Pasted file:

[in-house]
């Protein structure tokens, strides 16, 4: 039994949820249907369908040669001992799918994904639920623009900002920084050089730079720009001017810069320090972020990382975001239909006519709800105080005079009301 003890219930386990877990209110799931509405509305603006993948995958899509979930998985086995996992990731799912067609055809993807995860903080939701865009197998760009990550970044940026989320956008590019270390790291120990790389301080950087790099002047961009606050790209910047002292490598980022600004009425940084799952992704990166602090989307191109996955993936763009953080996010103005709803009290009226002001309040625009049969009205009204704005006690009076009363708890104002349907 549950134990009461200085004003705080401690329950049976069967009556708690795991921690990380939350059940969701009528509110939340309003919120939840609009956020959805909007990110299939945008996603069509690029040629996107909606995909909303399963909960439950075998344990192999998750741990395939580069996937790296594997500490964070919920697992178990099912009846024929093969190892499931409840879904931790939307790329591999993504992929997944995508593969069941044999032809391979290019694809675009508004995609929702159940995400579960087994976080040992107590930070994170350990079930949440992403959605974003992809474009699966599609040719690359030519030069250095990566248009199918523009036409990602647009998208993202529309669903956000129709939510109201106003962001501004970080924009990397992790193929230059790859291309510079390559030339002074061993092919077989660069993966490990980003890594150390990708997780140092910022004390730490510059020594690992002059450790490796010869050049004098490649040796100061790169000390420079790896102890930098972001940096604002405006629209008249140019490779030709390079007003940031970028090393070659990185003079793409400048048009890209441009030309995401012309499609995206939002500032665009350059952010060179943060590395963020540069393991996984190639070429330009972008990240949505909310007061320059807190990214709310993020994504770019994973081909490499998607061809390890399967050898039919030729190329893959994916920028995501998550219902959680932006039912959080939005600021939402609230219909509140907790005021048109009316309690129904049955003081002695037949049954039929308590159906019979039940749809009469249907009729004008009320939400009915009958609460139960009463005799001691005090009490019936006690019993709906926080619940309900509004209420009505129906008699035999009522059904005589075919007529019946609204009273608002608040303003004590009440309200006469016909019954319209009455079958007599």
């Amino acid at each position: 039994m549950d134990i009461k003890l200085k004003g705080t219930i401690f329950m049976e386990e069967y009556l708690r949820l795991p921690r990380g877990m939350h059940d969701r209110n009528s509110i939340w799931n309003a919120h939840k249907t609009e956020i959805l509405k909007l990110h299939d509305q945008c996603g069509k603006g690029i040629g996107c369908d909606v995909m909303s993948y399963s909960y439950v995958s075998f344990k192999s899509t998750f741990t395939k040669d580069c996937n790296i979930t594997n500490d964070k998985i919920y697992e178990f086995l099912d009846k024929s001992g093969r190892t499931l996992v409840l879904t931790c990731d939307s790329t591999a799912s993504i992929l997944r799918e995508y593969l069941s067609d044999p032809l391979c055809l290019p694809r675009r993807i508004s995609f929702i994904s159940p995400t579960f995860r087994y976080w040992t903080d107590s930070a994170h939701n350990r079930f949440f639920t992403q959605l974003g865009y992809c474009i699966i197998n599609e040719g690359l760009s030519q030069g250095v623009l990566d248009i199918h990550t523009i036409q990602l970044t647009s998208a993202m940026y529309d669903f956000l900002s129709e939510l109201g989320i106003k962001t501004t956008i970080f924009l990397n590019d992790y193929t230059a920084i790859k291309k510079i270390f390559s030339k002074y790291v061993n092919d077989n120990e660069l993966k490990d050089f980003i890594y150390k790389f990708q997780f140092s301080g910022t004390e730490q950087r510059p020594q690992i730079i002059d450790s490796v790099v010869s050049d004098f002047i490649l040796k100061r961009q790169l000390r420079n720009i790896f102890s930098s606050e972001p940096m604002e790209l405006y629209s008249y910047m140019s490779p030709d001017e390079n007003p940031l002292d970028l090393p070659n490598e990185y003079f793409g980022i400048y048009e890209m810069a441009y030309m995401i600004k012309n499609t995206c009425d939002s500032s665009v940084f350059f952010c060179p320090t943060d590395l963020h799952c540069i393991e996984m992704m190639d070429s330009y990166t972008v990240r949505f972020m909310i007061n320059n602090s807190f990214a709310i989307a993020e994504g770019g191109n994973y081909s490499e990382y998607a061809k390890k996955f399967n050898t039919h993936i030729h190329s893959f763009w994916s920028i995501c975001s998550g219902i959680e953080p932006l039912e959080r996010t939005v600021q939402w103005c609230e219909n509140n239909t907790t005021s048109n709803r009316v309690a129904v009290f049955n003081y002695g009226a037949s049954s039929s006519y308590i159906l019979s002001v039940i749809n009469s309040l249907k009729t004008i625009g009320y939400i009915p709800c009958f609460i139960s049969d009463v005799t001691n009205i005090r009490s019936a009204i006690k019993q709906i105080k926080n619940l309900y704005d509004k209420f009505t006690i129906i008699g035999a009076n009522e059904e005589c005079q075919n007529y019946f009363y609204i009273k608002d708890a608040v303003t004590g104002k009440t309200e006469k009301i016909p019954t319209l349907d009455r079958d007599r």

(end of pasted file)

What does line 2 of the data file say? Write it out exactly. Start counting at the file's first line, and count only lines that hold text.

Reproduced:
């Protein structure tokens, strides 16, 4: 039994949820249907369908040669001992799918994904639920623009900002920084050089730079720009001017810069320090972020990382975001239909006519709800105080005079009301 003890219930386990877990209110799931509405509305603006993948995958899509979930998985086995996992990731799912067609055809993807995860903080939701865009197998760009990550970044940026989320956008590019270390790291120990790389301080950087790099002047961009606050790209910047002292490598980022600004009425940084799952992704990166602090989307191109996955993936763009953080996010103005709803009290009226002001309040625009049969009205009204704005006690009076009363708890104002349907 549950134990009461200085004003705080401690329950049976069967009556708690795991921690990380939350059940969701009528509110939340309003919120939840609009956020959805909007990110299939945008996603069509690029040629996107909606995909909303399963909960439950075998344990192999998750741990395939580069996937790296594997500490964070919920697992178990099912009846024929093969190892499931409840879904931790939307790329591999993504992929997944995508593969069941044999032809391979290019694809675009508004995609929702159940995400579960087994976080040992107590930070994170350990079930949440992403959605974003992809474009699966599609040719690359030519030069250095990566248009199918523009036409990602647009998208993202529309669903956000129709939510109201106003962001501004970080924009990397992790193929230059790859291309510079390559030339002074061993092919077989660069993966490990980003890594150390990708997780140092910022004390730490510059020594690992002059450790490796010869050049004098490649040796100061790169000390420079790896102890930098972001940096604002405006629209008249140019490779030709390079007003940031970028090393070659990185003079793409400048048009890209441009030309995401012309499609995206939002500032665009350059952010060179943060590395963020540069393991996984190639070429330009972008990240949505909310007061320059807190990214709310993020994504770019994973081909490499998607061809390890399967050898039919030729190329893959994916920028995501998550219902959680932006039912959080939005600021939402609230219909509140907790005021048109009316309690129904049955003081002695037949049954039929308590159906019979039940749809009469249907009729004008009320939400009915009958609460139960009463005799001691005090009490019936006690019993709906926080619940309900509004209420009505129906008699035999009522059904005589075919007529019946609204009273608002608040303003004590009440309200006469016909019954319209009455079958007599």